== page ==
Subjects: Release of the Exposure Draft for the Transition to Work youth employment programme; Syrian refugee crisis
MINISTER ABETZ: Jobs have always been the focus for this Government. As soon as we got into Government, we sought to repeal the carbon tax, the mining tax. We sought to get rid of red and green tape; we pursued free trade agreements. All these policy initiatives were designed to grow jobs. Now, Australia continues to have an issue with creating employment opportunities, especially for our young people. As a result of which, in the last Budget, we did announce a Transition to Work policy for the youth of this nation.
Youth unemployment is a particular issue, a particular concern, something which, as a community, we should try to do everything we can to overcome. As a result, we developed our policy and we are now at a stage of putting out a draft exposure for proposal for the Transition to Work policy. And I'll invite the Assistant Minister, who will have carriage of the detail, to talk about how that will occur and then we will take questions.
ASSISTANT MINISTER HARTSUYKER: Thank you Senator Abetz. Yes, Transition to Work is part of the Government's $331 million youth employment strategy. It is an important new initiative that supports early school leavers aged 15-21 who are at risk of long-term unemployment to get into a job. Transition to Work will offer a higher level of support to these young people because of their risk of long-term unemployment.
The sorts of support that will be offered will be intensive coaching and mentoring, assistance on the road towards an apprenticeship, the basic foundation skills that many young people lack, that employers are seeking.
It is all about giving young people a leg-up into the work place. We are focused on — through this exposure draft for expression of, for proposals—we are focused on getting a diverse range of service providers to deliver the very best services to young people.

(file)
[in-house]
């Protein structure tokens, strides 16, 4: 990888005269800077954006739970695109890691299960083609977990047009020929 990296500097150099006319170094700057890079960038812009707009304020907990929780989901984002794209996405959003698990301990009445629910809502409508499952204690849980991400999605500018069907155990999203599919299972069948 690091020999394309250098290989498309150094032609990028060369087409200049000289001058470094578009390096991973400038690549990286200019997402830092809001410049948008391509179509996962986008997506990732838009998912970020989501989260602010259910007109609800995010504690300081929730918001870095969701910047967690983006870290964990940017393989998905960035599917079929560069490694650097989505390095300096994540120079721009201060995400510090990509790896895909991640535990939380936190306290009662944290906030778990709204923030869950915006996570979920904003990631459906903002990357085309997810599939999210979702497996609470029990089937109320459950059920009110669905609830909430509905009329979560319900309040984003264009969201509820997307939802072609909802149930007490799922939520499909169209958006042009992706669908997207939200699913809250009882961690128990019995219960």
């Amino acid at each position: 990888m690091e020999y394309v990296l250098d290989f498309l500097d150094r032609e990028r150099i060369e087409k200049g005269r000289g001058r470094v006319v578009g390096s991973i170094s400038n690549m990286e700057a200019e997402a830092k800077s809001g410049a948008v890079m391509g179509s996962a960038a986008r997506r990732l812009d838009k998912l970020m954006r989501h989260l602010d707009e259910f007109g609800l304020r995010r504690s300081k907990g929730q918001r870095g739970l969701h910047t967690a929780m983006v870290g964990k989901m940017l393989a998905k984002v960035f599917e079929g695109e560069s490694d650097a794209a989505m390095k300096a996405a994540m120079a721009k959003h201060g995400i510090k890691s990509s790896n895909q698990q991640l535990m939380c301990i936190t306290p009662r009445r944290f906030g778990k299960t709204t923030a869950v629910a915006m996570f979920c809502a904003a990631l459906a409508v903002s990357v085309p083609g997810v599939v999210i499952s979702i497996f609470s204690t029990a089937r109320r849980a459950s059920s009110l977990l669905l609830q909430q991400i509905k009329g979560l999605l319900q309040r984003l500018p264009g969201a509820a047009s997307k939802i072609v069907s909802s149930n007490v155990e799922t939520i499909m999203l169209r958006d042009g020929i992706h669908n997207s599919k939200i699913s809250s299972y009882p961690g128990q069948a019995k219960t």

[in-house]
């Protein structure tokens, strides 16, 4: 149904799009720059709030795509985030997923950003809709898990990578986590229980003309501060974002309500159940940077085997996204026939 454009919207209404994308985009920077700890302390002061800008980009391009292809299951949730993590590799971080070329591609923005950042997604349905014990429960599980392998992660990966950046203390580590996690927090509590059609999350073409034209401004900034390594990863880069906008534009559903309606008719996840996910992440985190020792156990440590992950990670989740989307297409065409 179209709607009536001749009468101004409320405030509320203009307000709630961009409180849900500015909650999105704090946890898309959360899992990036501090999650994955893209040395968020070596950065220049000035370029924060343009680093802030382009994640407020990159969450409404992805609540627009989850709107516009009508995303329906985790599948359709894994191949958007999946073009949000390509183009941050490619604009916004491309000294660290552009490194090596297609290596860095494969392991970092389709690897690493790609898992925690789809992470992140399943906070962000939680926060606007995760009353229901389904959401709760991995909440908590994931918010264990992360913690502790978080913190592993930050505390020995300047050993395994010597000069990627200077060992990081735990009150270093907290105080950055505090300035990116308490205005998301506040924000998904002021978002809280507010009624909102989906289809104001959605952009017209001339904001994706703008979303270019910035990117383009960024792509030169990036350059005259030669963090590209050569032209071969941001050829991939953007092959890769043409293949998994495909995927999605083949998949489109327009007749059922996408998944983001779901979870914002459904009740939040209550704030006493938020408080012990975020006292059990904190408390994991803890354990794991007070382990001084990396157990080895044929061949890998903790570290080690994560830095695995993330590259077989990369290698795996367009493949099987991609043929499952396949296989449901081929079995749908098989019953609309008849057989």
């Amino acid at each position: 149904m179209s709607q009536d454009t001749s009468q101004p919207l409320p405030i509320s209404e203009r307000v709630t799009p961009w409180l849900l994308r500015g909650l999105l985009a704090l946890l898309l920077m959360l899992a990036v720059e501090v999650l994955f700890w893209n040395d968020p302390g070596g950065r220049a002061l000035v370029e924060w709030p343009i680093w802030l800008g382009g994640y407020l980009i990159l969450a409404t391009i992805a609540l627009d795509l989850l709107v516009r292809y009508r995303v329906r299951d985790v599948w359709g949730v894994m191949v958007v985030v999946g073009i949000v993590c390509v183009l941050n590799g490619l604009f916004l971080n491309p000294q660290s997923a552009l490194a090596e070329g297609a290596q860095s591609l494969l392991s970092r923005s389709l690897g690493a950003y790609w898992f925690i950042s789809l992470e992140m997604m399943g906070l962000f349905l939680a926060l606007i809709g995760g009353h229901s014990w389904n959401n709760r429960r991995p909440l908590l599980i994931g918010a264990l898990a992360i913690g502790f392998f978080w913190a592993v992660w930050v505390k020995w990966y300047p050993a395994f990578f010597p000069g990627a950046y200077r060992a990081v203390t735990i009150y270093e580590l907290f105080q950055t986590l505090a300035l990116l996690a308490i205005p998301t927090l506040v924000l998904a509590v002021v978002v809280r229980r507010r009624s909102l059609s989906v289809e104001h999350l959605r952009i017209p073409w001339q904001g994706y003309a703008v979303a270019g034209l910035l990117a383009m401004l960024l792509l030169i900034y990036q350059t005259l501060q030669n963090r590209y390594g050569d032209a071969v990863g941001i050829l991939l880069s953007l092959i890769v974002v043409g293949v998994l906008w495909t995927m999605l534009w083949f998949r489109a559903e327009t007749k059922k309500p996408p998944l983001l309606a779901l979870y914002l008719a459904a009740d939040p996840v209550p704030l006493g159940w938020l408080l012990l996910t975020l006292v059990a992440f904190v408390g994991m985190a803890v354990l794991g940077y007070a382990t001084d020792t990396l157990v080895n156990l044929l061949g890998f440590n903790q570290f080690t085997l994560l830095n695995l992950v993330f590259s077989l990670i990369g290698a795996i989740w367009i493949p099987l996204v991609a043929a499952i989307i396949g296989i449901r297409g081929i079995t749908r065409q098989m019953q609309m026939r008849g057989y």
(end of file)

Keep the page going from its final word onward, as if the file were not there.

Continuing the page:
Youth unemployment was very much a focus of last week's G20 meeting, where employment ministers resolved a target to reduce youth unemployment by some 15 per cent. Transition to Work is part of this Government's ongoing commitment to reducing youth unemployment, to create the sorts of opportunities that will help our young people to give them those very important foundation skills that will make them more competitive in the workplace. Employers are telling me and telling other Members of Parliament that many young people lack the very basic skills on how to conduct themselves in the workplace. In fact, a recent survey by my department highlighted the fact that over a third of employers said that the very best thing that young people could do to improve their prospects of getting a job was to improve their attitude in the workplace. Well, Transition to Work will address this issue, amongst a range of other issues, to ensure that our young people are as work ready as possible so that they can take their place in the workforce, give them that leg-up into the workplace.